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In Fort Worth, George Floyd protests also carry a long history of racial tension within city

Fort Worth launched a race and culture task force in 2017 to try to improve race relations in the city

FORT WORTH, Texas — For the first time in about 30 years, Fort Worth Police Chief Ed Kraus said they used gas to disperse a large crowd Sunday night during after some protesters hurled rocks, frozen water bottles and a pyrotechnic at police on the West 7th Street bridge.

The 300-person protest, which started downtown, had been peaceful, Kraus said, but he said officers started to hear that protesters were planning on causing damage to West 7th Street businesses. Officers blocked entry onto West 7th Street via the bridge and asked protesters to turn around. Kraus said about half the crowd did. 

A standoff ensued with the remaining protesters, who he said started throwing rocks and frozen water bottles, and even bottles they believe were filled with bleach.

RELATED: Death of George Floyd renews call for citizen review board in Fort Worth

"At that point," Kraus said, "they deployed smoke...smoke and flash-bang [grenades]s in an attempt to get the crowd to disperse."

Then, Kraus said someone threw a pyrotechnic at police and then police made the decision to deploy gas.

"We take very seriously people's constitutional rights to assemble and peacefully protest. It's something we didn't want to interfere with," Kraus said Monday in a press conference. "In this instance, we were not given a choice by the actions of the group and we had to respond."

Protest organizer Donnell Ballard, president of United My Justice, said the instigators were not from his group.

RELATED: Live blog: Gov. Abbott to visit Dallas Tuesday to discuss state's response to protests, violence

"United My Justice," he said, "has nothing, nothing, to do with what happened at that West 7th Street Bridge."

"Our message of what we came to represent was completely gone," Ballard added.

In Fort Worth, that message is a complex one, Ballard said. Not only are people protesting the death of George Floyd; they're also protesting for Fort Worth's own.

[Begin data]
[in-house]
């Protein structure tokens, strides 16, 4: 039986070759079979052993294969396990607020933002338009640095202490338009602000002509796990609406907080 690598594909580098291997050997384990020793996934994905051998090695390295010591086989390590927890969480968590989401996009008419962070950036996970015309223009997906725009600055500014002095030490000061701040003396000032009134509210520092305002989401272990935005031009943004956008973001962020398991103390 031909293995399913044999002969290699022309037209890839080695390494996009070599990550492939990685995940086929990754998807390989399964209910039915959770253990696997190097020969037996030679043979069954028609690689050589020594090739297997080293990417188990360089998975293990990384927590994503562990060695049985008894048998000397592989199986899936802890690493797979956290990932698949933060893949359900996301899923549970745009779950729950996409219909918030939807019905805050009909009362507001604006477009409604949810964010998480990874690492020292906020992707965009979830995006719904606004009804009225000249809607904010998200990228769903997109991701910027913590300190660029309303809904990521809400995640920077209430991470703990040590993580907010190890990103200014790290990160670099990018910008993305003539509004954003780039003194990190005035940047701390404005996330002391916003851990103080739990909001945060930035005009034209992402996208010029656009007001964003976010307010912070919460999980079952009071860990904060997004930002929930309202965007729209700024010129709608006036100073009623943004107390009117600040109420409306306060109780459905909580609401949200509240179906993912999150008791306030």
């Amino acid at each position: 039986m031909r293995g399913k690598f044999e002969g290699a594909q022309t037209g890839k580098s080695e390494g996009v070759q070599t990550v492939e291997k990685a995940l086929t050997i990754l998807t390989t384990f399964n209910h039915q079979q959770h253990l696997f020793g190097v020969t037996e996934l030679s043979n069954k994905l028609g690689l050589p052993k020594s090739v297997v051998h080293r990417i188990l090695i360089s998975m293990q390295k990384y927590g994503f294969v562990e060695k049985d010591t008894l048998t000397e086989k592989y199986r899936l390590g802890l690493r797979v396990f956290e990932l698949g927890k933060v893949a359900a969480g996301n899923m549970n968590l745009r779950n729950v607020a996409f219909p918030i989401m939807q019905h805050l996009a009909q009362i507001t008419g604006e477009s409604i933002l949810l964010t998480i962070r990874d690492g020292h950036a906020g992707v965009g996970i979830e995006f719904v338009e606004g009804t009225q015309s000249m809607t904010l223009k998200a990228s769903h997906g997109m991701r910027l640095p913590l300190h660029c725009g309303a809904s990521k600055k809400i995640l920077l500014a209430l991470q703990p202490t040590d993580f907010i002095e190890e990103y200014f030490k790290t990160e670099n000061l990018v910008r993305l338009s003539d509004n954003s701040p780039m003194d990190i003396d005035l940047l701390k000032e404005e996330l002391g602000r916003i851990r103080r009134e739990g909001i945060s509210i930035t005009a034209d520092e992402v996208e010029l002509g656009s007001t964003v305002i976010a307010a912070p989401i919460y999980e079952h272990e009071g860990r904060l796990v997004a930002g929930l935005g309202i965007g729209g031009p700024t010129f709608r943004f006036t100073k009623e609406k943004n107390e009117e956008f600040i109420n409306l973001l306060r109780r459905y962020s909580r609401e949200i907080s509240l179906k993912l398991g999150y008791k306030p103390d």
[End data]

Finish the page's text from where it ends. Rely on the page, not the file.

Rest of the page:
In 2016, a white Fort Worth officer named William Martin physically took down a black woman named Jackie Craig after she called police during a dispute with a neighbor. Her case launched a city-wide Race and Culture Task Force that strongly suggested an independent citizens' review board of the police.

RELATED: ‘Put up or shut up’ | How much progress has Fort Worth made on task force’s recommendations to bridge city’s racial divide?

But before that could happen, in 2019, another white officer shot and killed Atatiana Jefferson in her own home on Fort Worth's south side. The officer went to her home because a neighbor called police to check on her, as her front door was open late at night. That officer, Aaron Dean, resigned from the force and was indicted for murder.

RELATED: After Atatiana Jefferson shooting, Fort Worth’s new police monitor says goal is to build trust between police, community

"I know they're trying their hardest to everything they can," Ballard said of the city and race relations, "but to me, they're not doing enough."

There have been other cases, too, that have contributed to a long history of racial tension. But the city's brand-new Police Monitor, Kim Neal, feels the city and its residents are headed in the right direction.

"In all of those community meetings," she said, referencing meetings she's had since coming on board this year, "everyone has consistently said they have confidence in the police department."

Fort Worth Mayor Betsy Price echoed that.

"The community at large, I would say, the trust is good with the police department," Price said. 

The mayor condemned George Floyd's killing Monday, calling his death an injustice. 

Peaceful protests are planned all week in Fort Worth, Ballard said. He said the protests will start earlier on Tuesday to comply with the city's temporary 8 p.m. curfew.

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